Idaho Gov. Butch Otter (R) announced today that he plans to build a health insurance exchange in his state as mandated by ‘Obamacare’. As you may know, many Republican governors, including New Jersey’s Chris Christie have refused to do so — which is an option states do have under the law. In a statement Otter made it clear that his move doesn’t signal an endorsement of the law but rather his “continued determination for Idaho to be actively engaged in making the best possible choices - to the degree we are allowed - in the interest of more accessible and affordable health care for our citizens.”
This is that rare thing today in GOP discussions of health insurance policy: it makes sense. The Affordable Care Act envisions each state building its own exchange, in order to address the specific concerns and needs of each state. A state has a particularly large rural population, a particularly large elderly population, too few urban hospitals, etc.
If the state refuses or doesn’t get around to it, the Feds do it for them. The federal government will make some attempt to customize. But they’re not in a position to or able to do so in ways a responsive state government can.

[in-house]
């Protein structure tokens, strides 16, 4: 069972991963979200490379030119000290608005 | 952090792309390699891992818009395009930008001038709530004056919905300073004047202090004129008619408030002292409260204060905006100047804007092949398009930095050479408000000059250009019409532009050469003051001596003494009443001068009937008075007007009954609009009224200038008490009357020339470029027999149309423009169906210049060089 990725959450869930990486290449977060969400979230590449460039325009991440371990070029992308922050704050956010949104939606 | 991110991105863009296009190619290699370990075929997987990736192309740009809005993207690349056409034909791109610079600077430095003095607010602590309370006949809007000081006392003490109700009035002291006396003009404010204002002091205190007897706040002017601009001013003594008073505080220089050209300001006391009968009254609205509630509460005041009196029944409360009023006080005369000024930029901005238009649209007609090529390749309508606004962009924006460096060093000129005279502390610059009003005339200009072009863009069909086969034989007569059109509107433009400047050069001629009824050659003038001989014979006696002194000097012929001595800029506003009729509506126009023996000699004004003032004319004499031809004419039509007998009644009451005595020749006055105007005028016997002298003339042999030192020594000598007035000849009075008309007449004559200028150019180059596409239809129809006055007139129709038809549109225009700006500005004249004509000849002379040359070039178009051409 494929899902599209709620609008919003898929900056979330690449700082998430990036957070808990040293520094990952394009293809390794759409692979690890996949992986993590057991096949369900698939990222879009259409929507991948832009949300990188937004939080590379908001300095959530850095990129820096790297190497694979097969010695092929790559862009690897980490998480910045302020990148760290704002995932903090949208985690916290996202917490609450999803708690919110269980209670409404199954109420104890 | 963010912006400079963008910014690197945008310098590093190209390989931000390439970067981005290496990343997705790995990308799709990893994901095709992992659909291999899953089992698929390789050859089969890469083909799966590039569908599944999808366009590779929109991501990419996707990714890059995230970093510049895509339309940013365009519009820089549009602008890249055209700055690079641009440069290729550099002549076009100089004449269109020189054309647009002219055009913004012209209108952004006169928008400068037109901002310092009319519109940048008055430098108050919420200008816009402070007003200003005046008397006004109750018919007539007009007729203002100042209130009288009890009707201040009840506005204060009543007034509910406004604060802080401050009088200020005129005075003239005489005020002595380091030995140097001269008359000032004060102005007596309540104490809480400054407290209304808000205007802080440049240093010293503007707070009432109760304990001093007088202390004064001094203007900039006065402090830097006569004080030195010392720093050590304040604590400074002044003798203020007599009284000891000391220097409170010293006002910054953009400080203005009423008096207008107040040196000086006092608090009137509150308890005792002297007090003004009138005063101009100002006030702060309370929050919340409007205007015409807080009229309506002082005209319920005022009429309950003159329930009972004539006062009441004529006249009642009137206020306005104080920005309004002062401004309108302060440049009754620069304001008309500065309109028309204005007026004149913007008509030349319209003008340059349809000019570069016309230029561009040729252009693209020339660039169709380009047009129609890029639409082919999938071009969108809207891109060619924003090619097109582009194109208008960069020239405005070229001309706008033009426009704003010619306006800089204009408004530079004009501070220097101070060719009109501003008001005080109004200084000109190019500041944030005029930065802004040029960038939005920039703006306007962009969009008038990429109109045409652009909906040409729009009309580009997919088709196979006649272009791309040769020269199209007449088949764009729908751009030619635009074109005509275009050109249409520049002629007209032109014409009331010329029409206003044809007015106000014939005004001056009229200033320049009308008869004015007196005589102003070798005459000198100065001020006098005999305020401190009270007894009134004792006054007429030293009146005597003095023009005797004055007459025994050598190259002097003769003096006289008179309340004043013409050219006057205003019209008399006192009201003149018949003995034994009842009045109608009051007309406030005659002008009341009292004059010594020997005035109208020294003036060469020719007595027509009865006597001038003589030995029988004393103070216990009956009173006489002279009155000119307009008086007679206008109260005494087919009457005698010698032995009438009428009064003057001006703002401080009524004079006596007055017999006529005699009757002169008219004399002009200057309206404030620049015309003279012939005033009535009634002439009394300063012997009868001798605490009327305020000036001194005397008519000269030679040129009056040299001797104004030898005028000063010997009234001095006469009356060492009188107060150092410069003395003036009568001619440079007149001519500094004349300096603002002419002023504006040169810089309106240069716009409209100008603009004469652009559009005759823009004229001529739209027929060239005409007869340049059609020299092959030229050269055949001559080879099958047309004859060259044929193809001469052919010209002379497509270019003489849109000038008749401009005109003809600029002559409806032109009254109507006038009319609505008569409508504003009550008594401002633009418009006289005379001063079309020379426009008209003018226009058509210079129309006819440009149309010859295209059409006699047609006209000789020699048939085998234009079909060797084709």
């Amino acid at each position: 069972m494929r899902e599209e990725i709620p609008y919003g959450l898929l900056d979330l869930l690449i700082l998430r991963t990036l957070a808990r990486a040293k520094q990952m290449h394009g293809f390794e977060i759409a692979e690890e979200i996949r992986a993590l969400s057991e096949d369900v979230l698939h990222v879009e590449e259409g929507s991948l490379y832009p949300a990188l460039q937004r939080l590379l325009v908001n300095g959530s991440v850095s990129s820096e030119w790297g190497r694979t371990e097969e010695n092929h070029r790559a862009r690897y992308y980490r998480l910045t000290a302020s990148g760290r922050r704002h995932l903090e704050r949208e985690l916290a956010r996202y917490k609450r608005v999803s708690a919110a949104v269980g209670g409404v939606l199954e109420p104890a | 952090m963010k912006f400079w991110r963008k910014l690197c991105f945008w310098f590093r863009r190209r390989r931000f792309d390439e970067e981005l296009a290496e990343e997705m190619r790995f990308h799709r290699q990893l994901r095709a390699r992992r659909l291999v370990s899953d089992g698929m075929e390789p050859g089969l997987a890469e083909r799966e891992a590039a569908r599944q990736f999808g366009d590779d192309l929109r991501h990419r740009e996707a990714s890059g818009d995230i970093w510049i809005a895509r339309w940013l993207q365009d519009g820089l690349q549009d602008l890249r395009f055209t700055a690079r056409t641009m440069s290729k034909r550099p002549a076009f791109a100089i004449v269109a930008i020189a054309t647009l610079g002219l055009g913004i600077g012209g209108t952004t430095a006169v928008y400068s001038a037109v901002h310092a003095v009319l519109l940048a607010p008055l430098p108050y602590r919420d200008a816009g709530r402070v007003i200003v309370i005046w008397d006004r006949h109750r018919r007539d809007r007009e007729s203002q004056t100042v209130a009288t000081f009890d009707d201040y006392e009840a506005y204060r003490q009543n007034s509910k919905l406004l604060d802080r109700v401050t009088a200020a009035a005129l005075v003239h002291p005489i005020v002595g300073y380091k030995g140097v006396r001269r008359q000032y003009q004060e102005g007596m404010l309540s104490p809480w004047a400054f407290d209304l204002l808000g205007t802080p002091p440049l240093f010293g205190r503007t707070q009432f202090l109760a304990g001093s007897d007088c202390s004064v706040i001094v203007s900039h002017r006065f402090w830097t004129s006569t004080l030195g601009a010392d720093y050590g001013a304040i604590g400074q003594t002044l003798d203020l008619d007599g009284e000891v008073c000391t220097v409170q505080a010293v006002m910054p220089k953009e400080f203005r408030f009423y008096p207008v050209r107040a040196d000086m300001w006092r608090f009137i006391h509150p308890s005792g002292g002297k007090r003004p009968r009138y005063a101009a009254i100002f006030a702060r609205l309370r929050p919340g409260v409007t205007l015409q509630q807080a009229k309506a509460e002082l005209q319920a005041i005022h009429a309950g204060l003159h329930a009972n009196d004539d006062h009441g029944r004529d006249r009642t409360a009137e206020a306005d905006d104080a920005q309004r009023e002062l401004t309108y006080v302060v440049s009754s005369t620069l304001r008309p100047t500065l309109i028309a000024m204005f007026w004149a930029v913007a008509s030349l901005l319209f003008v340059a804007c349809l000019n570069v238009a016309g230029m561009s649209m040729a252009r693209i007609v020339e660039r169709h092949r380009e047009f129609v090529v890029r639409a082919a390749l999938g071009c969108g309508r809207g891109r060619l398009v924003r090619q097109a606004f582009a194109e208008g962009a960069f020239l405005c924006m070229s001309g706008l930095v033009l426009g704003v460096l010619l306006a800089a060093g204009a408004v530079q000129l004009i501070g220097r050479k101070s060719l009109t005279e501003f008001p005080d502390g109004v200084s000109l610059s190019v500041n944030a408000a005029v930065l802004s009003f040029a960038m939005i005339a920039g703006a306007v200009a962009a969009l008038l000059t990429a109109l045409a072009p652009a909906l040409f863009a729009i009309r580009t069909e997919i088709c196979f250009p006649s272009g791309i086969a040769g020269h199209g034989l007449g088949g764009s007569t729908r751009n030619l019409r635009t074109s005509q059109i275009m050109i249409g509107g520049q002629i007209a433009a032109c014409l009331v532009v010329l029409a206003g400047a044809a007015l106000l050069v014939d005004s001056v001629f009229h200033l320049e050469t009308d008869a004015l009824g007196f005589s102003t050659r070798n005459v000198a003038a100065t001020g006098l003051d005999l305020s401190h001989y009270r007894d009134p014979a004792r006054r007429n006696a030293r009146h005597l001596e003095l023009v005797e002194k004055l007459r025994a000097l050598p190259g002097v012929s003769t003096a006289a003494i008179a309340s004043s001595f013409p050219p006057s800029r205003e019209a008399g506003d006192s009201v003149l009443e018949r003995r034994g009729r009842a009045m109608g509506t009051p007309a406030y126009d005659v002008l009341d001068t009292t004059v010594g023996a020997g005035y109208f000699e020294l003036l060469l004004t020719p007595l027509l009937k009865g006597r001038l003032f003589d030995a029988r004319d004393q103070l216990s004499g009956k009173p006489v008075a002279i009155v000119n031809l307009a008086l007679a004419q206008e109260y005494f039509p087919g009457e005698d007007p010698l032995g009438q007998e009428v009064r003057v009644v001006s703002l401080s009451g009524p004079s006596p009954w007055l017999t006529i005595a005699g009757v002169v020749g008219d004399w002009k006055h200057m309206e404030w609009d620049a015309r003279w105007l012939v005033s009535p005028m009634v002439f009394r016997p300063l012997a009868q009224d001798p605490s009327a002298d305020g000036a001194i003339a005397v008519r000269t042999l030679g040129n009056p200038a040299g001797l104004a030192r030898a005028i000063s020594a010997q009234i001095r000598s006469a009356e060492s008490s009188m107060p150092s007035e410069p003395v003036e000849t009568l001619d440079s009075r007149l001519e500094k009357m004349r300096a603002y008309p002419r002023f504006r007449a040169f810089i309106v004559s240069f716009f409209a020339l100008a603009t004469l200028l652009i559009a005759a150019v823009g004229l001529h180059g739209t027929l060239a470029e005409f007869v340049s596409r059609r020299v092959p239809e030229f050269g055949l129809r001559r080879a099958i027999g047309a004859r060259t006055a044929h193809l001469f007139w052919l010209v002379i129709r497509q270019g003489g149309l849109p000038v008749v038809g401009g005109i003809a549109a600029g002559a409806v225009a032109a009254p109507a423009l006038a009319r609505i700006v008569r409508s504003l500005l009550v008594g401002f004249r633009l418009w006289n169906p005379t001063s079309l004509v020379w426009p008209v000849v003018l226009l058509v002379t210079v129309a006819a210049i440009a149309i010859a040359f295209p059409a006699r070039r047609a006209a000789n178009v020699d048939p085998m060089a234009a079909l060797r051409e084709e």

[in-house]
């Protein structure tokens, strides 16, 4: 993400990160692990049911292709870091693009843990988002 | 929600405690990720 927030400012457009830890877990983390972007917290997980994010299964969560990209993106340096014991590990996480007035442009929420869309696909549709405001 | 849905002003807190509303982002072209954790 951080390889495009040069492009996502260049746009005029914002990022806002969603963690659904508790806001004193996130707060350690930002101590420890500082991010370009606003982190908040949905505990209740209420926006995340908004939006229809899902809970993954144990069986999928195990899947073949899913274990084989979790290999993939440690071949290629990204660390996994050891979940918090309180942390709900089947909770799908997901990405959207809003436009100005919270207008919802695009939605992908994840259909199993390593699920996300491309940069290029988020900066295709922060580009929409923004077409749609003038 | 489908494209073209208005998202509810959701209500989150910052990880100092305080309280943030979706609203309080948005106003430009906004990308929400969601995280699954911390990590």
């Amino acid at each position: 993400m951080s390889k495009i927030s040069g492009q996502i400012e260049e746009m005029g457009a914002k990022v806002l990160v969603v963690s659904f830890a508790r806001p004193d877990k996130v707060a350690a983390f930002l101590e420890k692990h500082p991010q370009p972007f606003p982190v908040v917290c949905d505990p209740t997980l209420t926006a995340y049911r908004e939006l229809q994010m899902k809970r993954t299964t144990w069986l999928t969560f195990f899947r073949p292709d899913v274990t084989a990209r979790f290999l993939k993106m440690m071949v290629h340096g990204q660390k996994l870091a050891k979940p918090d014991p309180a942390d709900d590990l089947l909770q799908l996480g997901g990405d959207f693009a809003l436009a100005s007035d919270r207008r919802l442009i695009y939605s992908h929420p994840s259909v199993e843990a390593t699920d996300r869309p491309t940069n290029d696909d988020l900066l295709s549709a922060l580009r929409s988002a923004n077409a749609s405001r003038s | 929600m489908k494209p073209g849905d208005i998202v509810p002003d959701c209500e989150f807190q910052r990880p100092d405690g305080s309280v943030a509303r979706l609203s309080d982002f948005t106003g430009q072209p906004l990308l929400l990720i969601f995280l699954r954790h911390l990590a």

More to the point, a main thrust of opposition to ‘Obamacare’ is supposedly its ‘one size fits all’ approach to health care delivery’ which takes power from the states and centers it in Washington. So to fight back against this terrible law, Republican governors across the country are refusing to establish their own exchanges and insisting on the one-size-fits-all Washington model. It’s senseless on its face in terms of these governors’ purported philosophical stance and makes no real sense other than as an act of petulance — or a hope that implementation goes poorly and they can refuse any responsibility.
Otter’s is doing what any conscientious governor, but in some ways particularly a conservative, local control-oriented governor, would do.
Josh Marshall is editor and publisher of TalkingPointsMemo.com.